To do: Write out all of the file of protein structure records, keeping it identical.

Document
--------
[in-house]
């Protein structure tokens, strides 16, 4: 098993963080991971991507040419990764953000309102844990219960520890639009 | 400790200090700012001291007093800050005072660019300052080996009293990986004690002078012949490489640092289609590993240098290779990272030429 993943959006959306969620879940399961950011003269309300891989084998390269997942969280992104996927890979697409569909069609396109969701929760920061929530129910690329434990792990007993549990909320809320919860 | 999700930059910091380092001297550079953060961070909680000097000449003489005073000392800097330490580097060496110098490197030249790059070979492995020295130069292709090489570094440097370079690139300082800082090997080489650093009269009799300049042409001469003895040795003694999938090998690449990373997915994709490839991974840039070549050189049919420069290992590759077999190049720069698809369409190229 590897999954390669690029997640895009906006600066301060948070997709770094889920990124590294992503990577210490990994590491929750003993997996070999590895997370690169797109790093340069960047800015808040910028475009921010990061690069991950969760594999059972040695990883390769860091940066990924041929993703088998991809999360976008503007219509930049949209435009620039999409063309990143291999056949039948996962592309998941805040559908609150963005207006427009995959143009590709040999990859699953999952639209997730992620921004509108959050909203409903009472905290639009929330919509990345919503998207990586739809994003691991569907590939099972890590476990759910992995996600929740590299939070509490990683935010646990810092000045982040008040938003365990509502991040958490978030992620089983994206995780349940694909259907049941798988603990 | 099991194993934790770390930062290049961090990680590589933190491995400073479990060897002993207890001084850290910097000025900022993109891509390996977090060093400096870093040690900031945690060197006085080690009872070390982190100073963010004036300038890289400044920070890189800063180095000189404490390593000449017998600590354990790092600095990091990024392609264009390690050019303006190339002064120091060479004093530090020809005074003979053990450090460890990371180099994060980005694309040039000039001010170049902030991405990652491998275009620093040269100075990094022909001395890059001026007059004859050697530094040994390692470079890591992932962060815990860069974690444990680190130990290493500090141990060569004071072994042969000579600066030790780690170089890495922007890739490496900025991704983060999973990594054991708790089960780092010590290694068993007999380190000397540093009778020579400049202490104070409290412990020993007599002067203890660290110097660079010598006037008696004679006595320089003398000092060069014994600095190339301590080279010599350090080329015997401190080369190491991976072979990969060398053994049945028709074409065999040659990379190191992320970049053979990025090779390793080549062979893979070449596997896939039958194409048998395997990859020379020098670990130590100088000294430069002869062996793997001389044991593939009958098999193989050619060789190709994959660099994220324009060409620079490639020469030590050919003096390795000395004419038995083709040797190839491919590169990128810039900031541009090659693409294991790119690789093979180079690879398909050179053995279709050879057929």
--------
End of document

[in-house]
């Protein structure tokens, strides 16, 4: 098993963080991971991507040419990764953000309102844990219960520890639009 | 400790200090700012001291007093800050005072660019300052080996009293990986004690002078012949490489640092289609590993240098290779990272030429 993943959006959306969620879940399961950011003269309300891989084998390269997942969280992104996927890979697409569909069609396109969701929760920061929530129910690329434990792990007993549990909320809320919860 | 999700930059910091380092001297550079953060961070909680000097000449003489005073000392800097330490580097060496110098490197030249790059070979492995020295130069292709090489570094440097370079690139300082800082090997080489650093009269009799300049042409001469003895040795003694999938090998690449990373997915994709490839991974840039070549050189049919420069290992590759077999190049720069698809369409190229 590897999954390669690029997640895009906006600066301060948070997709770094889920990124590294992503990577210490990994590491929750003993997996070999590895997370690169797109790093340069960047800015808040910028475009921010990061690069991950969760594999059972040695990883390769860091940066990924041929993703088998991809999360976008503007219509930049949209435009620039999409063309990143291999056949039948996962592309998941805040559908609150963005207006427009995959143009590709040999990859699953999952639209997730992620921004509108959050909203409903009472905290639009929330919509990345919503998207990586739809994003691991569907590939099972890590476990759910992995996600929740590299939070509490990683935010646990810092000045982040008040938003365990509502991040958490978030992620089983994206995780349940694909259907049941798988603990 | 099991194993934790770390930062290049961090990680590589933190491995400073479990060897002993207890001084850290910097000025900022993109891509390996977090060093400096870093040690900031945690060197006085080690009872070390982190100073963010004036300038890289400044920070890189800063180095000189404490390593000449017998600590354990790092600095990091990024392609264009390690050019303006190339002064120091060479004093530090020809005074003979053990450090460890990371180099994060980005694309040039000039001010170049902030991405990652491998275009620093040269100075990094022909001395890059001026007059004859050697530094040994390692470079890591992932962060815990860069974690444990680190130990290493500090141990060569004071072994042969000579600066030790780690170089890495922007890739490496900025991704983060999973990594054991708790089960780092010590290694068993007999380190000397540093009778020579400049202490104070409290412990020993007599002067203890660290110097660079010598006037008696004679006595320089003398000092060069014994600095190339301590080279010599350090080329015997401190080369190491991976072979990969060398053994049945028709074409065999040659990379190191992320970049053979990025090779390793080549062979893979070449596997896939039958194409048998395997990859020379020098670990130590100088000294430069002869062996793997001389044991593939009958098999193989050619060789190709994959660099994220324009060409620079490639020469030590050919003096390795000395004419038995083709040797190839491919590169990128810039900031541009090659693409294991790119690789093979180079690879398909050179053995279709050879057929």